Josh Bis

After a discouraging report from Hole's "EndSession" early in the day, it seemed probable we'd be in for "Psycho Mess Courtney" at Hole's Mainstage performance at Bumbershoot on Sunday. (I think about half the crowd was hoping to gawk at a train wreck, while the other half was hoping they'd really rock.) But Hole nailed it. Courtney Love talked a bunch of crazy shit, of course, but it was brilliant, funny, sharply referential shit. And her singing voice was raw and powerful, cracked and damaged, able to turn from exhausted croak to purgative howl on a word. (Her four-piece backing band was just fine.) It was a reminder that before she was some tragic mess on Twitter, she was a wildly charismatic woman onstage—and she still can be.

The set was front-loaded with "Miss World" and "Violet," both of which were as powerful as ever. The last song they played before I split for Pavement at the Paramount was "Asking for It." The song sounded great, but I caught myself thinking about that version of the song that leaked to The End shortly after Kurt Cobain's suicide, the one that featured him singing backing vocals with his wife, sounding deadened yet somehow hopeful, and what a great duet they made. Love was the one who ended up living through it, of course, and if some small part of us wants to see her die onstage every night for that sin—for surviving—she didn't give us the petty schadenfreude thrill on Sunday; she killed.

I hear that Weezer, despite everything, put on a really fun set, but for me, skipping out on Bumbershoot to go see Pavement at the Paramount was a total no-brainer... I mean, for the banter alone.

Bob Nastanovich, spirit animal, played the affable goof to Stephen Malkmus's wry smart-ass, warming up the crowd, asking if we'd all been drinking whiskey, shouting out (Spiral Stairs' bar) Gainsbourg and the Emerald Downs racetrack (the Nast being a big fan of the races). Introducing the slow dance "Here," Nastanovich asked, "Do people still hold hands at shows?" Malkmus, without missing a beat, deadpanned, "Yeah, Sunny Day shows."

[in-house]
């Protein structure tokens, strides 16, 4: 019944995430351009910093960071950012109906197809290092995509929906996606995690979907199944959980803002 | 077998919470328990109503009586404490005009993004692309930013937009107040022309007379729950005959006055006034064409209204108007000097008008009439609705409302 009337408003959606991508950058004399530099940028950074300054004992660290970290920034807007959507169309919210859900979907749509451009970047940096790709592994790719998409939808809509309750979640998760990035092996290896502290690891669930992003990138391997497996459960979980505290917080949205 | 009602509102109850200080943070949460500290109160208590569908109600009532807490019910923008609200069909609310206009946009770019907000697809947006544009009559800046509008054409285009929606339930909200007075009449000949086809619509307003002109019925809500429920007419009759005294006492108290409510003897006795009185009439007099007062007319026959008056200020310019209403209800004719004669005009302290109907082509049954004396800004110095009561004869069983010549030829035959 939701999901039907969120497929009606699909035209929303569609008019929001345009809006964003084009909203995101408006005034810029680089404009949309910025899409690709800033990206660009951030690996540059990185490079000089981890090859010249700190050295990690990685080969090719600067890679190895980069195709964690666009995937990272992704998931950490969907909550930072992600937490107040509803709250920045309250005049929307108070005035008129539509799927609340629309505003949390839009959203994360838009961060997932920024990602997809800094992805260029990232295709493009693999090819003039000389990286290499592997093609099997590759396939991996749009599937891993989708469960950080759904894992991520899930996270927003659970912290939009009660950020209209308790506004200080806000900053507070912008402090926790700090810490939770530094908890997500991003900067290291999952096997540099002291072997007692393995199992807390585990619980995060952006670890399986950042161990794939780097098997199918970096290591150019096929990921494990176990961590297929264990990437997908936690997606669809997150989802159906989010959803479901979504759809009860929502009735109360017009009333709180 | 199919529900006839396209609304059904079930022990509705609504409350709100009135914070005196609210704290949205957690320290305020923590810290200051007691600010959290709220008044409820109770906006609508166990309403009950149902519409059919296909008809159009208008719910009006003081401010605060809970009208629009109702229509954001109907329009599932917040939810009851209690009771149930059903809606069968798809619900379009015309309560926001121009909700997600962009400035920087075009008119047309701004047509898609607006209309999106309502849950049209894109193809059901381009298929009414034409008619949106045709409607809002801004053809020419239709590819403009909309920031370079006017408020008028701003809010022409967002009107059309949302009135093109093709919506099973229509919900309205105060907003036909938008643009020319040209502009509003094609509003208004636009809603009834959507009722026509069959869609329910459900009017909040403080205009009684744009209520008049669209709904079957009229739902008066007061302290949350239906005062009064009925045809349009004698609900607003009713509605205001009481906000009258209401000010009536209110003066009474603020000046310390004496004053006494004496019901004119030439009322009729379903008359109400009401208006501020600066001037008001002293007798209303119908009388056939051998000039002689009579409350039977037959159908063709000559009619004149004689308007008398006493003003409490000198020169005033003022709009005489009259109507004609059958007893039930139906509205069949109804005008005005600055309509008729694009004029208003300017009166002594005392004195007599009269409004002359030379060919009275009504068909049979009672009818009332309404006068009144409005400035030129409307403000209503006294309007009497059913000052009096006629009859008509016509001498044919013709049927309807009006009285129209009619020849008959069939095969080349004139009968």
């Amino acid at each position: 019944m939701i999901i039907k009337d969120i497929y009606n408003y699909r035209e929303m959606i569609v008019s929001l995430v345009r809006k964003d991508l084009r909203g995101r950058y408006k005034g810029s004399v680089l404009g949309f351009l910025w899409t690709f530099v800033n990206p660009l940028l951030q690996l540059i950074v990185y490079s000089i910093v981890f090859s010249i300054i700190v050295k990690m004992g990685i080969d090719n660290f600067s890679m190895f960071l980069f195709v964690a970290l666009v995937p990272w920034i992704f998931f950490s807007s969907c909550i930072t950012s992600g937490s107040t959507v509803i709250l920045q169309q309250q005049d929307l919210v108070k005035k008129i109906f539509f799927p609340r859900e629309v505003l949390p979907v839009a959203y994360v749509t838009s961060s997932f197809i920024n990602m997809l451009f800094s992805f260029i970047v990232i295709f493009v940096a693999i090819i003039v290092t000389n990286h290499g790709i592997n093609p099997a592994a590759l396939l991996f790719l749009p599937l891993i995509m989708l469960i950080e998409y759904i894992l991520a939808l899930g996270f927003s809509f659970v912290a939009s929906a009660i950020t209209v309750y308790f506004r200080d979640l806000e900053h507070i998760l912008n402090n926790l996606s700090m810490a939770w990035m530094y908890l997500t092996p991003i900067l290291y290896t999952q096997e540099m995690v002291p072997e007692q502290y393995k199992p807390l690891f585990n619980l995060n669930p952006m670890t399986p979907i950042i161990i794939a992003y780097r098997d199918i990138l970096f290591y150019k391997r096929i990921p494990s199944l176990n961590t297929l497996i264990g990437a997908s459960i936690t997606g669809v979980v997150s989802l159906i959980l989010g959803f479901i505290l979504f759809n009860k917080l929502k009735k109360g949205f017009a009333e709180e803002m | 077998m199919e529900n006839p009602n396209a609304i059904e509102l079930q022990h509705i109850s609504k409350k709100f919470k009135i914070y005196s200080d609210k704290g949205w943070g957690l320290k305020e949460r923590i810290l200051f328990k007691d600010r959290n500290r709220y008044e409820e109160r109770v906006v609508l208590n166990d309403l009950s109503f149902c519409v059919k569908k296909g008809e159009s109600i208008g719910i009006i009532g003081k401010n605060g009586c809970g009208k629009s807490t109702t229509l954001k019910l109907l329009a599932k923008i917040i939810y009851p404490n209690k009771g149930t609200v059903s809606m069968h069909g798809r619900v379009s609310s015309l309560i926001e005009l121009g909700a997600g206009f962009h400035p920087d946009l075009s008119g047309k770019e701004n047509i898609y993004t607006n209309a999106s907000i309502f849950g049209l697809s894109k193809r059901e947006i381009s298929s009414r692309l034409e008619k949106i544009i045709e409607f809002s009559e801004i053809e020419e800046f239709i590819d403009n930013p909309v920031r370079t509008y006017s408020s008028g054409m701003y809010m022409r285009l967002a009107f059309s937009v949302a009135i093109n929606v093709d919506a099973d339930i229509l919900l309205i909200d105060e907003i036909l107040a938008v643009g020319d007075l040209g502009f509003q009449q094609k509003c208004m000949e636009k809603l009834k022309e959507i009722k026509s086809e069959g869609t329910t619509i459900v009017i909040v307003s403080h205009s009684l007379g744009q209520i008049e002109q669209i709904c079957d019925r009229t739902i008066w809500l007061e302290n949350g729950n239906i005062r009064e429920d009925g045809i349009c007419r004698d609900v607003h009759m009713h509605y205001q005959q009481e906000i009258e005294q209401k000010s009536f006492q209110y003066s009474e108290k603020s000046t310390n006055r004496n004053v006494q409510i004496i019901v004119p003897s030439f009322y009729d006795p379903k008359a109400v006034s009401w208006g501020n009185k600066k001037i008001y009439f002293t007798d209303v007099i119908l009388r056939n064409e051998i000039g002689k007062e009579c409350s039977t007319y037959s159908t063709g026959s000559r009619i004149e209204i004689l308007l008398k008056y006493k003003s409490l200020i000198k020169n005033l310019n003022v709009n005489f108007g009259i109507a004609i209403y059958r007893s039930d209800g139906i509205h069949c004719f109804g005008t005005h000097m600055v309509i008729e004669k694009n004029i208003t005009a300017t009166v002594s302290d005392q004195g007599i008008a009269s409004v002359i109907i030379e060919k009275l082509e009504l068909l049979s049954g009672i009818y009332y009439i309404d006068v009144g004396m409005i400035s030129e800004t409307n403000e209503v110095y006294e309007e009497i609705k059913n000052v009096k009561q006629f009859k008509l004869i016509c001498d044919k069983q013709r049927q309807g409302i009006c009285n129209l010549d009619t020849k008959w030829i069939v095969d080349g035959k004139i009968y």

After singing "Kennel District," Spiral Stairs said something about a girl with a tattoo (in the audience? A tattoo of that song?), and Malkmus quipped, "A girl with a tattoo? That's a good idea for a book."

Beyond the banter, the band sounded simply outstanding. The sound was loud and clear and as good as I've ever heard it at the Paramount. The band was rough around all the right edges, jamming out sloppy on some songs, spiking others with unexpectedly amped-up riffs or little undercurrents of noise. The stage of the Paramount was decked out with what were basically giant strings of Christmas lights, as if they were specifically trying to re-create the experience of listening to Pavement records in your college dorm room. The set list stretched from "Frontwards" to "Spit on a Stranger," encompassing too many high points to list here. It was sweet.

I left the Paramount elated, singing the songs to myself on the walk home. I would see this reunion show over and over again. recommended